Not another meeting!

I see two major problems happen with project meetings: there are too many or there are too few. I know from painful experience how likely either case is to make a project manager unsuccessful. How can we get the balance right?

Some project managers spend their whole day in meetings that add little value. Why? Because that is what the organisation expects: team meetings, stakeholder meetings, progress meetings, milestone reviews, meetings to report to more senior managers. While some communication and governance activities need people around a table to make sure that the story of the progress made is factual and not based on unfounded assumptions, many progress reviews simply repeat the sign offs and reports circulated the previous week. Even where there is a reluctance to raise uncomfortable facts or uncertain thoughts except in a meeting, the time that could be used for discussing these is wasted on things the team already knows. There is no time for someone to say, “hang on a minute team, something doesn’t feel right with these results, can we just double-check our assumptions before we sign this off ….”

Those interminable team meetings with senior managers where all the project managers are gathered and one by one are subjected to an inquisition about the state of their project is likely to waste a huge amount of time. This time costs money and wastes opportunities. They are demotivating because they take the project manager away from the project she is responsible for delivering.

At the other end of the scale, some project managers avoid meetings entirely. This risks stakeholders becoming ill-informed or uninvolved. It makes it difficult for the team to understand what is happening around them. Relationships are not built with senior management that could move the project forward. There is little visibility of the project in the wider organisation. The meetings that could help the project manager be informed about other projects or initiatives and opportunities for cooperation are missed.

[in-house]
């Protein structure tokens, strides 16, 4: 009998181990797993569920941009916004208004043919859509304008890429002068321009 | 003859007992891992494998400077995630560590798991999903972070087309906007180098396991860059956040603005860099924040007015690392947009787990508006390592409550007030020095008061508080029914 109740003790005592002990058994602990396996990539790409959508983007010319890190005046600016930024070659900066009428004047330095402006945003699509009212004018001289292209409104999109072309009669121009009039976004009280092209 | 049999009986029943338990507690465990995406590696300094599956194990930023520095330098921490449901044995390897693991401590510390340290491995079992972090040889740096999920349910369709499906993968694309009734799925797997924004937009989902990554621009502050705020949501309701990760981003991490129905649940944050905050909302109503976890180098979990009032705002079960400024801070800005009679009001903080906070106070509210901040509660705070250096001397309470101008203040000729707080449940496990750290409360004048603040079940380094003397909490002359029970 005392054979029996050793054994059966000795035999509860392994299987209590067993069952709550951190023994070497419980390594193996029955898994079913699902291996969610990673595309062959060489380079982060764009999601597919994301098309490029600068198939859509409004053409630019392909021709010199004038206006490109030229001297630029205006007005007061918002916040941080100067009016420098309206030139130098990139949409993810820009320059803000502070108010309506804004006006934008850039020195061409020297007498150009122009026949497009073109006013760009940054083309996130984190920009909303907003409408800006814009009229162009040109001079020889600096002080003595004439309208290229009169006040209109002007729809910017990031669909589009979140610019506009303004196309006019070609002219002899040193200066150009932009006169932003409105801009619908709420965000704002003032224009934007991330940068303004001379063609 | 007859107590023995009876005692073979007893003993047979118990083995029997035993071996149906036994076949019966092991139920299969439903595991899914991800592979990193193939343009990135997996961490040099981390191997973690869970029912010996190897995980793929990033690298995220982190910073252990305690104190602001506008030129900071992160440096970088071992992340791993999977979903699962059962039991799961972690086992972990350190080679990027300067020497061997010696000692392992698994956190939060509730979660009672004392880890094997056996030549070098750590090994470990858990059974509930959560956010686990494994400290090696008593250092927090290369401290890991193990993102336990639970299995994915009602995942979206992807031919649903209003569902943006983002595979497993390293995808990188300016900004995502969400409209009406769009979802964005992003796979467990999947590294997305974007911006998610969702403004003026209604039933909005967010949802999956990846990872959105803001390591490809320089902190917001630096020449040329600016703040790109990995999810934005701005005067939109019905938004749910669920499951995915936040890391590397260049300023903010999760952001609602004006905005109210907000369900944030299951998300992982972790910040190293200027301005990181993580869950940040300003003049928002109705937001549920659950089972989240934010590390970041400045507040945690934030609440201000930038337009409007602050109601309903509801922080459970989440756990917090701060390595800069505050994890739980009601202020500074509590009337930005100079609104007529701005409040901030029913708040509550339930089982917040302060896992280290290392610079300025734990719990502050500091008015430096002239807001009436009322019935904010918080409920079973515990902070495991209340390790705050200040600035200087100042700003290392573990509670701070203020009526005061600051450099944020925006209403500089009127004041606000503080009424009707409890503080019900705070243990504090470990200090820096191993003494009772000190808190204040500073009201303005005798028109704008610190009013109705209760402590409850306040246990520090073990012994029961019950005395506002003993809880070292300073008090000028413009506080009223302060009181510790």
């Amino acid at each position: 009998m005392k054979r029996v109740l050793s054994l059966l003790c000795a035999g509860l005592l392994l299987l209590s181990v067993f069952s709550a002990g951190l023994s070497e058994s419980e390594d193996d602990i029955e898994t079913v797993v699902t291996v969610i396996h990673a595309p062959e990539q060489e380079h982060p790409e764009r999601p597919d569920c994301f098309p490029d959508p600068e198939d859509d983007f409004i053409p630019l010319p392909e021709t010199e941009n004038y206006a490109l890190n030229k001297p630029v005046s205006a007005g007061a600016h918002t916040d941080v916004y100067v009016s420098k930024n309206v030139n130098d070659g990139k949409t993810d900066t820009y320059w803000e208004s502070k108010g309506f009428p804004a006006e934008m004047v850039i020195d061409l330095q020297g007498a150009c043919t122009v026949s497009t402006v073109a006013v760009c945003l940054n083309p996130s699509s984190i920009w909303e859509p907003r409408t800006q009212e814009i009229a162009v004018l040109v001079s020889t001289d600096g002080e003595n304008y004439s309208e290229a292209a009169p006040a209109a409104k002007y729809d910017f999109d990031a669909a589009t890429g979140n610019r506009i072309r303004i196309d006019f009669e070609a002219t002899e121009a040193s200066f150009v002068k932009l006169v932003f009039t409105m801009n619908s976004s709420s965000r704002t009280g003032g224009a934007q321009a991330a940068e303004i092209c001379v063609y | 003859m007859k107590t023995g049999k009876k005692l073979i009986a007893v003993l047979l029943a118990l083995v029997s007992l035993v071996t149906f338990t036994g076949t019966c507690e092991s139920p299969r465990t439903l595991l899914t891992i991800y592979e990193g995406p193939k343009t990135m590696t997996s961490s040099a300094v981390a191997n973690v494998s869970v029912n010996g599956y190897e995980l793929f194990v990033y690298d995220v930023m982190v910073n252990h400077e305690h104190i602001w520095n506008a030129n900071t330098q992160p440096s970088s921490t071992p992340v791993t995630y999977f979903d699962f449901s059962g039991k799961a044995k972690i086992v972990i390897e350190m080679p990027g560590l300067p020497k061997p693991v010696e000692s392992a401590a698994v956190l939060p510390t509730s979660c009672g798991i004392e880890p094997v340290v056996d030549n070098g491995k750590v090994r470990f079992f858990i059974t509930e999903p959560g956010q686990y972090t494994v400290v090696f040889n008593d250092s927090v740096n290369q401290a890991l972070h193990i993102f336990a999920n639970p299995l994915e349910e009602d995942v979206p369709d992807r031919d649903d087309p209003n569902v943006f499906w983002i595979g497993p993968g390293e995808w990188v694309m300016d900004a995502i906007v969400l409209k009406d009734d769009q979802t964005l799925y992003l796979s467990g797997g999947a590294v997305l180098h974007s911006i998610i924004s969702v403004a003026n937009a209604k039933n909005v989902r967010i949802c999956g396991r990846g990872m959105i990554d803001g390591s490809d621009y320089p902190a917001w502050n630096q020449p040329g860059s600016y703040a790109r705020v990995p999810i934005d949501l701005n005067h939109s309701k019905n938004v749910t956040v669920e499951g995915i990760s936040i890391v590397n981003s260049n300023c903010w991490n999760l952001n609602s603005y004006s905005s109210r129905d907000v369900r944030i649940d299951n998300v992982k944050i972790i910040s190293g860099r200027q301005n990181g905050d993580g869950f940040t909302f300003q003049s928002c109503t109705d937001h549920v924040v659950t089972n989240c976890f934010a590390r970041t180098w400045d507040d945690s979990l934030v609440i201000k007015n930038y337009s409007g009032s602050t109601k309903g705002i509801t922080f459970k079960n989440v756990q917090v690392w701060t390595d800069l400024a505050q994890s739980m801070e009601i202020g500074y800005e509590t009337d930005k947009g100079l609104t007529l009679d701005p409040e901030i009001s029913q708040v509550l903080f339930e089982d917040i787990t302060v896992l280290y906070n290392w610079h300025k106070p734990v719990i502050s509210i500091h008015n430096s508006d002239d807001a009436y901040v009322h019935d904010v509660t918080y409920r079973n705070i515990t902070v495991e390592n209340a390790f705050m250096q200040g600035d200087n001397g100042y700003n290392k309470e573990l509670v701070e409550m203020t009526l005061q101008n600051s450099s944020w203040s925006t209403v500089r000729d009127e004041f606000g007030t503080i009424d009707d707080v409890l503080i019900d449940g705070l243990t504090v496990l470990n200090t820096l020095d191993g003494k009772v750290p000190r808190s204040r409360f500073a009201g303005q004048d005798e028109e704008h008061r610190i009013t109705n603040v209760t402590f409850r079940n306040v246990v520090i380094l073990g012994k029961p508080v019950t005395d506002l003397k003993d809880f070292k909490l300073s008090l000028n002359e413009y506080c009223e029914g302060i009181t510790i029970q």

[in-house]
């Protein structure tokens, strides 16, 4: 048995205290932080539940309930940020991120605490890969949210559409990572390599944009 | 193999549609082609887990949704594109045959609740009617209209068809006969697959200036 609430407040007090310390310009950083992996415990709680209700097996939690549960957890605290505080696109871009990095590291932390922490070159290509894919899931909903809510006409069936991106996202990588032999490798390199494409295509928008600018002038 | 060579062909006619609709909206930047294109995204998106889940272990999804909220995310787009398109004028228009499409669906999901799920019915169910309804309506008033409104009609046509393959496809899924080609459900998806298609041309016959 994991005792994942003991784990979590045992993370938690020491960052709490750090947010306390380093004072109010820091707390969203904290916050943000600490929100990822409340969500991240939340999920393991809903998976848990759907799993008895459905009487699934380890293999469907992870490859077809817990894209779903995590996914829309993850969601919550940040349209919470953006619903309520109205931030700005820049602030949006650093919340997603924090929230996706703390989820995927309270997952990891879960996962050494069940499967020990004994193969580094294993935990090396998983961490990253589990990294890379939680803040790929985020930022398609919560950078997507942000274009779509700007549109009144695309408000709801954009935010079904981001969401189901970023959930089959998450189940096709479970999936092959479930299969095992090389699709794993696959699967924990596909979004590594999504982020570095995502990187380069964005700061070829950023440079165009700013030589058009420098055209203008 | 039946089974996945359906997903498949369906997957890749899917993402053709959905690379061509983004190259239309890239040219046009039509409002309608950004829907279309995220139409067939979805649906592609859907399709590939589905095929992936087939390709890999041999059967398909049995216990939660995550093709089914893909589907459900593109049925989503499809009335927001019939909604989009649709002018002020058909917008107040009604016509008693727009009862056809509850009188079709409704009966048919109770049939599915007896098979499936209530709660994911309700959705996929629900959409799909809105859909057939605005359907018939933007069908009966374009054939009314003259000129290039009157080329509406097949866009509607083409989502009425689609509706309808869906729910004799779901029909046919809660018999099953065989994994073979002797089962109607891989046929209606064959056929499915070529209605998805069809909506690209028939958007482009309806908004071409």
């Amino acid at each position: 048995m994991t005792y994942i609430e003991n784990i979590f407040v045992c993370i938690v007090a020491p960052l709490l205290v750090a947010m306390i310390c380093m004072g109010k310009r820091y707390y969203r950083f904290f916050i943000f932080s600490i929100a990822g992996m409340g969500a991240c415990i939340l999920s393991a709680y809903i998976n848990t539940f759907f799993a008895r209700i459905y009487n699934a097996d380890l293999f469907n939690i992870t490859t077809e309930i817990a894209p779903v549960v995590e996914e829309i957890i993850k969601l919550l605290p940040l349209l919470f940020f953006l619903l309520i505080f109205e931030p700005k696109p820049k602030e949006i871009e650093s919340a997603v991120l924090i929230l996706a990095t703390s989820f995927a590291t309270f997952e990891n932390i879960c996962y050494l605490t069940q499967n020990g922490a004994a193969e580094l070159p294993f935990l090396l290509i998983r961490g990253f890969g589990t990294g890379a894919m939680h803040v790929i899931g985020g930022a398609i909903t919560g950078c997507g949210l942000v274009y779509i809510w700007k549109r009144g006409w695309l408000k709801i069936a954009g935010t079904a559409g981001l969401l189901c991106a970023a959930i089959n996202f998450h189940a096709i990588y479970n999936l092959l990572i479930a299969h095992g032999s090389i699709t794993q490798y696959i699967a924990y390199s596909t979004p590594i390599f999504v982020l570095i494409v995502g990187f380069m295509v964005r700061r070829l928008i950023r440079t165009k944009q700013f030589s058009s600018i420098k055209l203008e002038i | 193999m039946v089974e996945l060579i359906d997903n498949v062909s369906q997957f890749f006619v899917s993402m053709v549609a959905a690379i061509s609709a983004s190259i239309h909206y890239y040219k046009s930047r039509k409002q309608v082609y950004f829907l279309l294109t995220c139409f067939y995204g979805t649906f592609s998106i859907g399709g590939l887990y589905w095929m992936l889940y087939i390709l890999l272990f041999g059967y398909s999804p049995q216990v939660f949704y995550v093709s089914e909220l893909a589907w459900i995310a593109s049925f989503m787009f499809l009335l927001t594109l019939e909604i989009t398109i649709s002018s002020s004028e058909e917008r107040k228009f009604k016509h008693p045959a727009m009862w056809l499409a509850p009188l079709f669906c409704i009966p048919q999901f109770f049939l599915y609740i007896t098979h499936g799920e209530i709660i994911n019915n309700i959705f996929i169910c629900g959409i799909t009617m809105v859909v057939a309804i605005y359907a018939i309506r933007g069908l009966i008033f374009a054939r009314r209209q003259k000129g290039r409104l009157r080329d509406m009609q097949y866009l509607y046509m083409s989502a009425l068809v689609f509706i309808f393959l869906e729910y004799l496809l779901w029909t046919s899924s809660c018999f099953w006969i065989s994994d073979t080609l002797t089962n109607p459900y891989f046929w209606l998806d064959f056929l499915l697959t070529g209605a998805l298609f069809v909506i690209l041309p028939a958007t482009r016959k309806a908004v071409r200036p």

Is there a cure for both of these ills?

Well the best I can come up with is a checklist:

  • What is the purpose of the meeting and does the agenda reflect that?
  • What do we want to get out of this meeting and how will that take the project forward?
  • Do we really need all these people here: why is each person there and is that a complete list of everyone we need for that purpose?
  • Are the people representing each group sufficiently senior or technical enough to make any decisions we are asking of them (to avoid repeating the meeting with the decision maker)?
  • If people are there so they can be informed, is there another way to inform them without them losing the detail they need?
  • Who will not be involved or informed if we don’t run the meeting and why does that matter?
  • Who is making the arrangements to make the meeting happen on time?
  • If we can’t get everyone we need to the meeting, do we cancel (or postpone) and what will be the consequences?
  • Who is chairing to keep the meeting to the agenda and to get the results in the time available?
  • Who is doing the followup work and recording the results?
  • Is that the right person to get it done quickly, accurately, efficiently and to the correct audience in such a way that they can act on the information?
  • How much is it going to cost the organisation to run this meeting (travel, facilities and everyone’s time; preparation, meeting and followup tasks) and is that value for money?
  • What is the cost to the project if we don’t run this meeting?
  • What will be the impact on the organisation if we don’t run this meeting?

Usually, I don’t like checklists because there is a tendency for people to stop thinking and follow a bureaucratic pathway when we need people to be mindful of what they are doing. I hope this one does help people think about the things they need and if they need the meeting at all.


About 3triangles
Helping organisations make change happen in 3 key areas: strategic change, deliver tactical impacts, efficient and effective processes. All blog content (c) 2009 - 2012 Carol Long and Three Triangles Performance Ltd

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